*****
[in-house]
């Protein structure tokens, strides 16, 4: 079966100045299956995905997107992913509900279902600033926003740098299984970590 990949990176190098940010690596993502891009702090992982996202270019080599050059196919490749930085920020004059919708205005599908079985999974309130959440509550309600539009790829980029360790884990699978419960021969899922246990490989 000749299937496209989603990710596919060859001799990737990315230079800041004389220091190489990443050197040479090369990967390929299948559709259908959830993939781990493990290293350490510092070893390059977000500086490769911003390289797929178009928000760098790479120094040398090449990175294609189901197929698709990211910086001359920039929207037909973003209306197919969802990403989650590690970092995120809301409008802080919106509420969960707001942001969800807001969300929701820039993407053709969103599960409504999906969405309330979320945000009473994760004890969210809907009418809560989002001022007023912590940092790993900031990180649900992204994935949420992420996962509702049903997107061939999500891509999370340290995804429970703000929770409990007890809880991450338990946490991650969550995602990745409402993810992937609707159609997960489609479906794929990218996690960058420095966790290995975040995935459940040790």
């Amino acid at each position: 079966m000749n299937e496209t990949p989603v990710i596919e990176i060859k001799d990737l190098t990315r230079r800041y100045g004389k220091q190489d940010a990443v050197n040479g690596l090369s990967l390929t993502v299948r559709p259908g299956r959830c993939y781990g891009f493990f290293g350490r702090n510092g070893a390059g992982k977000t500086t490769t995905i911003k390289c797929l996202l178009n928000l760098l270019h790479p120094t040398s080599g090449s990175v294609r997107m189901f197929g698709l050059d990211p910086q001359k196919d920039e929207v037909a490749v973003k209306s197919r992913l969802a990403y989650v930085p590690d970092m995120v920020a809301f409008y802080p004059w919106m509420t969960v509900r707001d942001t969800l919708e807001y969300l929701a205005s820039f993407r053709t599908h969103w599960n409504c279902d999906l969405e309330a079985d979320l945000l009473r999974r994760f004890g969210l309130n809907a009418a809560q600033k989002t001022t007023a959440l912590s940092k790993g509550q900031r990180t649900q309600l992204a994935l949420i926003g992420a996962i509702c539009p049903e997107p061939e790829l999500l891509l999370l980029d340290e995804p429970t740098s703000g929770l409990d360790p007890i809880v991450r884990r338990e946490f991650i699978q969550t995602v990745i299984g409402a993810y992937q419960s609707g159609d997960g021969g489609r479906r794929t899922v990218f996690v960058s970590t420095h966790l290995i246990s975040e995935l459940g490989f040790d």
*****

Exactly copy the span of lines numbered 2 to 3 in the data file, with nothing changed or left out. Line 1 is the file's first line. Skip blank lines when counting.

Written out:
């Protein structure tokens, strides 16, 4: 079966100045299956995905997107992913509900279902600033926003740098299984970590 990949990176190098940010690596993502891009702090992982996202270019080599050059196919490749930085920020004059919708205005599908079985999974309130959440509550309600539009790829980029360790884990699978419960021969899922246990490989 000749299937496209989603990710596919060859001799990737990315230079800041004389220091190489990443050197040479090369990967390929299948559709259908959830993939781990493990290293350490510092070893390059977000500086490769911003390289797929178009928000760098790479120094040398090449990175294609189901197929698709990211910086001359920039929207037909973003209306197919969802990403989650590690970092995120809301409008802080919106509420969960707001942001969800807001969300929701820039993407053709969103599960409504999906969405309330979320945000009473994760004890969210809907009418809560989002001022007023912590940092790993900031990180649900992204994935949420992420996962509702049903997107061939999500891509999370340290995804429970703000929770409990007890809880991450338990946490991650969550995602990745409402993810992937609707159609997960489609479906794929990218996690960058420095966790290995975040995935459940040790």
């Amino acid at each position: 079966m000749n299937e496209t990949p989603v990710i596919e990176i060859k001799d990737l190098t990315r230079r800041y100045g004389k220091q190489d940010a990443v050197n040479g690596l090369s990967l390929t993502v299948r559709p259908g299956r959830c993939y781990g891009f493990f290293g350490r702090n510092g070893a390059g992982k977000t500086t490769t995905i911003k390289c797929l996202l178009n928000l760098l270019h790479p120094t040398s080599g090449s990175v294609r997107m189901f197929g698709l050059d990211p910086q001359k196919d920039e929207v037909a490749v973003k209306s197919r992913l969802a990403y989650v930085p590690d970092m995120v920020a809301f409008y802080p004059w919106m509420t969960v509900r707001d942001t969800l919708e807001y969300l929701a205005s820039f993407r053709t599908h969103w599960n409504c279902d999906l969405e309330a079985d979320l945000l009473r999974r994760f004890g969210l309130n809907a009418a809560q600033k989002t001022t007023a959440l912590s940092k790993g509550q900031r990180t649900q309600l992204a994935l949420i926003g992420a996962i509702c539009p049903e997107p061939e790829l999500l891509l999370l980029d340290e995804p429970t740098s703000g929770l409990d360790p007890i809880v991450r884990r338990e946490f991650i699978q969550t995602v990745i299984g409402a993810y992937q419960s609707g159609d997960g021969g489609r479906r794929t899922v990218f996690v960058s970590t420095h966790l290995i246990s975040e995935l459940g490989f040790d």